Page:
Home
 
Choose Your City
Change City

Irish grub gets cool

<p>With St. Patrick’s Day falling on a Saturday, pubs and restaurants across the country are probably thanking their three-leaf clovers since this means they can expect full crowds late in the morning, rather than late in the afternoon.<br /></p>




Cliff Spicer/CP PHOTO


Fionn MacCool’s chef Niels Kjeldsen serves up Irish boxty and a Guinness for St. Patrick’s Day celebrations in Toronto.





With St. Patrick’s Day falling on a Saturday, pubs and restaurants across the country are probably thanking their three-leaf clovers since this means they can expect full crowds late in the morning, rather than late in the afternoon.


Food-wise, of course, the best way to celebrate St. Patrick’s might be with a pint of Guinness; the Irish have never been particularly reknowned for culinary genius.


“St. Patrick was an old bugger,” says Niels Kjeldsen, executive chef for Fionn MacCool’s. “He died in 461 AD. Back then, food service wasn’t what it is today. Irish food is fairly basic, and I don’t mean to be nasty or anything ... it’s good country cooking, that sort of evolved over the years to become something a little bit more sophisticated.”


Back then, Kjeldsen says, everything was well done and cooked to death. Today, he says, “tastes and flavours keep evolving and changing as people get, I’m not gonna say smarter, but used to different things.”


For those with more discerning palates, Kjeldsen has a couple of suggestions. One is Guinness steak and mushroom boxty, which consists of beef braised slowly in beer, and half-wrapped with an Irish potato pancake. Another is the Galway Bay seafood medley. “Galway, being on the west coast of Ireland ... there’s an awful lot of seafood there,” says Kjeldsen. “So they obviously cook a lot of it.”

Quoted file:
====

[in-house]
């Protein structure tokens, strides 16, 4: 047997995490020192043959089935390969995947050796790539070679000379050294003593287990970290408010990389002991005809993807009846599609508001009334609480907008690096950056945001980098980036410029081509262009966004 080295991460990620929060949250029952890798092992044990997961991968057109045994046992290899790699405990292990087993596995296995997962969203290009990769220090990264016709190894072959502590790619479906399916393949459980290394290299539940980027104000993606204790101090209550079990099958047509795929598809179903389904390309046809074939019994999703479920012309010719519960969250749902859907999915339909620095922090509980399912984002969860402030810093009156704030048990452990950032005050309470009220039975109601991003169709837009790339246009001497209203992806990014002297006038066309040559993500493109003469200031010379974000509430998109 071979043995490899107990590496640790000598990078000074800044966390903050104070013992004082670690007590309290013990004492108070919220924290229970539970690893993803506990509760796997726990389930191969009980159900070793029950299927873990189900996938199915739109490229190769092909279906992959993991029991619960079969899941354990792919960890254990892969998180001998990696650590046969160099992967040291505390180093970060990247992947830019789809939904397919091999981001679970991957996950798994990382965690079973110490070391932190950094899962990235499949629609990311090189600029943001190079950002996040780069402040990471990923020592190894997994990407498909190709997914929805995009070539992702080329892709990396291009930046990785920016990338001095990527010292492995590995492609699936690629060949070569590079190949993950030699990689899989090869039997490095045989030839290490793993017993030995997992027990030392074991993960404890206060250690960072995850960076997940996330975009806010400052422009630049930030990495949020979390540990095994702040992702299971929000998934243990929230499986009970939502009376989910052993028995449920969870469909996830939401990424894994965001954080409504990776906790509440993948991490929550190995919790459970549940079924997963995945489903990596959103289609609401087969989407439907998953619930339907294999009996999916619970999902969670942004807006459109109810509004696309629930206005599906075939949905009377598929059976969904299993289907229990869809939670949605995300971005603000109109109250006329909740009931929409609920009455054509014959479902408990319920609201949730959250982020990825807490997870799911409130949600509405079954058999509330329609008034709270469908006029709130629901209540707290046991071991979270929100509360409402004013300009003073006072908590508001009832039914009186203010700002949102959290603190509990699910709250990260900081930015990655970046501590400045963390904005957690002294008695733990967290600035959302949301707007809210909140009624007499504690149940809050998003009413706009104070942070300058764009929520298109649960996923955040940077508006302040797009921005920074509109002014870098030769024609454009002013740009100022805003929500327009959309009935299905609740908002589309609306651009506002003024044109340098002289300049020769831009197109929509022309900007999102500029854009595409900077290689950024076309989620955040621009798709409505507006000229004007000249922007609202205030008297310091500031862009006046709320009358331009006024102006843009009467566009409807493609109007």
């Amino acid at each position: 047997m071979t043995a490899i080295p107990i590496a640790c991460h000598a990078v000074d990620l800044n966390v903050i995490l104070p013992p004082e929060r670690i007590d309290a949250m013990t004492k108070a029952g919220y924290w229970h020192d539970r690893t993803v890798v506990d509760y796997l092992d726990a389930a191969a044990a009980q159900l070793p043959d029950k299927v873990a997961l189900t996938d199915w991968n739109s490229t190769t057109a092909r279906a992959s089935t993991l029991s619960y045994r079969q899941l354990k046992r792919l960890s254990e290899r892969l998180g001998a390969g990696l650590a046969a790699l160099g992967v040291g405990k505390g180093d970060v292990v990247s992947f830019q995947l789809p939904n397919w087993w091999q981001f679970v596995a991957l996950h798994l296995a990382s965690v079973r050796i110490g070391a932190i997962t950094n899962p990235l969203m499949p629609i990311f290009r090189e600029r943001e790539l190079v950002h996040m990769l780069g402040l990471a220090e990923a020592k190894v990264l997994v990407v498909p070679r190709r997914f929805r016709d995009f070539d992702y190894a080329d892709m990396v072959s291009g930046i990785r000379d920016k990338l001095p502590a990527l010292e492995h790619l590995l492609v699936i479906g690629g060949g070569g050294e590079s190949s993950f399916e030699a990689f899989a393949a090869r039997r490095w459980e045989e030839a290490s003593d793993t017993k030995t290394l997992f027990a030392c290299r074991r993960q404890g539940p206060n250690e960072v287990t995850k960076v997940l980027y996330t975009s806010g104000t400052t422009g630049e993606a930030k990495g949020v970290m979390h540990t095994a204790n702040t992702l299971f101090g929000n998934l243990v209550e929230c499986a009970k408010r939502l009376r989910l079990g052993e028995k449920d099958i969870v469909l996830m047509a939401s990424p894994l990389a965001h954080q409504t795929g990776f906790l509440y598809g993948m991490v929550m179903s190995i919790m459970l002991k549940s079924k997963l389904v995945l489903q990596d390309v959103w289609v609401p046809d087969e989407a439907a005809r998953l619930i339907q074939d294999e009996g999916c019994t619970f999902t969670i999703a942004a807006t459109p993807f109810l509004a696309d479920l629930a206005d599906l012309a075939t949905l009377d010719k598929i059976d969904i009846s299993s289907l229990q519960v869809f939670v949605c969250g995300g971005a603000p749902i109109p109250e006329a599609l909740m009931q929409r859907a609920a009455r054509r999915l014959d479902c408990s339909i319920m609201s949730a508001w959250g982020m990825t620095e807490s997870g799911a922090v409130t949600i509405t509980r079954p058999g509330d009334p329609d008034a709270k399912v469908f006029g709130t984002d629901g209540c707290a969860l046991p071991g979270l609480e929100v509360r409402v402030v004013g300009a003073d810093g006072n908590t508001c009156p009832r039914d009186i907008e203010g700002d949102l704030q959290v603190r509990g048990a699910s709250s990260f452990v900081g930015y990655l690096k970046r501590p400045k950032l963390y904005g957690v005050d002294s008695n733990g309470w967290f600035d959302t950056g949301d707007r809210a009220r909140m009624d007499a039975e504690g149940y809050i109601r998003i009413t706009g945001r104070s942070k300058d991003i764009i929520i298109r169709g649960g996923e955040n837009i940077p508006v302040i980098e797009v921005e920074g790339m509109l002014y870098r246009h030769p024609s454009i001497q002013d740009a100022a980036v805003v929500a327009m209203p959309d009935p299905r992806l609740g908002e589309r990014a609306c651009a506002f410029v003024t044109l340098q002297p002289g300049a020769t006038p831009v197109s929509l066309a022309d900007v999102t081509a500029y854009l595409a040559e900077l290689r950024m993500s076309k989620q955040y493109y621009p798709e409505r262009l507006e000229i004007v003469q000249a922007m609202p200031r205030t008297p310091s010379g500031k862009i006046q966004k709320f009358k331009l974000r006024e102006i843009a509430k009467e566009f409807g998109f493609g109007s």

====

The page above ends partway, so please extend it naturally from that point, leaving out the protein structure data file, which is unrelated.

Another popular item, believe it or not, is what Kjeldsen and the other chefs call Finnegan’s Fibre, basically fish and chips, “a very popular item for St. Patrick’s Day.


“Of course the corned beef and the cabbage and all that, yes it is Irish, but I would say the fish and chips would be the more appropriate thing,” says Kjeldsen. If anything, he says, it’s the easiest to cook at home.


As for his connection to Ireland, Kjeldsen insists he’s the original Irishman. “I’m a Viking by nature, by birth, you’d call it, and you may or may not know, but the Irish, pardon me, the Vikings, settled in Dublin around 800 AD, and everyone’s a descendent of those terrible Norsemen over there.


“I’m Irish today, let’s put it that way.”


















Guinness Steak & Mushroom Boxty

Time 65 min (approx.) • Serves 4






BOXTY INGREDIENTS:




  • Mashed potatoes, day old (1 cup)



  • 1 medium egg,



  • All purpose flour (1 cup)



  • Salt and pepper (pinch)




METHOD:




  1. In a large bowl mix the potatoes, egg and seasoning until well blended.



  2. Add the flour and mix until it sticks together.



  3. Portion into four portions (approximately 1 cup each), shape into a ball and place on a floured surface



  4. Using a rolling pin, roll to a 12" round. Repeat keeping the boxties floured to prevent sticking.



  5. Place boxties into a heavy skillet over med heat, fry the boxties until golden brown on both sides.



  6. Keep warm by placing boxties on warm plate and ladle 1 cup of Guinness Steak & Mushroom filling (recipe below) onto the boxty and fold over.




FILLING INGREDIENTS:




  • Diced Beef (2 cups)



  • Button Mushrooms (1 cup)



  • Vegetable Oil (1/8 cup)



  • Onions, diced (1/3 cup)



  • Tomato Paste (1/8 cup)



  • Guinness (1 cup)



  • Brown Sugar (1tsp)



  • Dijon Mustard (1tsp)



  • Red Wine Vinegar (1tbsp)



  • Beef Cube (2 cubes)



  • 2 whole cloves



  • Water “A” (2 cups)



  • Corn Starch (3 tbsp)



  • Water “B” (6 tbsp)



  • Salt and Pepper (To taste)




METHOD:




  1. Heat oil in large pot until very hot. Add beef and brown on all sides.



  2. Add onions and tomato paste, cook 2 min.



  3. Add Guinness and reduce by half, then add brown sugar, Dijon mustard, red wine vinegar, beef cubes, cloves and water “A.”



  4. Bring to a boil, add mushrooms and simmer until beef is tender (1 hour approx.)



  5. In bowl, mix corn starch with water “B”, add to the simmering beef while stirring. Simmer 5 min. Salt and pepper to taste.



 
 
Consider AlsoFurther Articles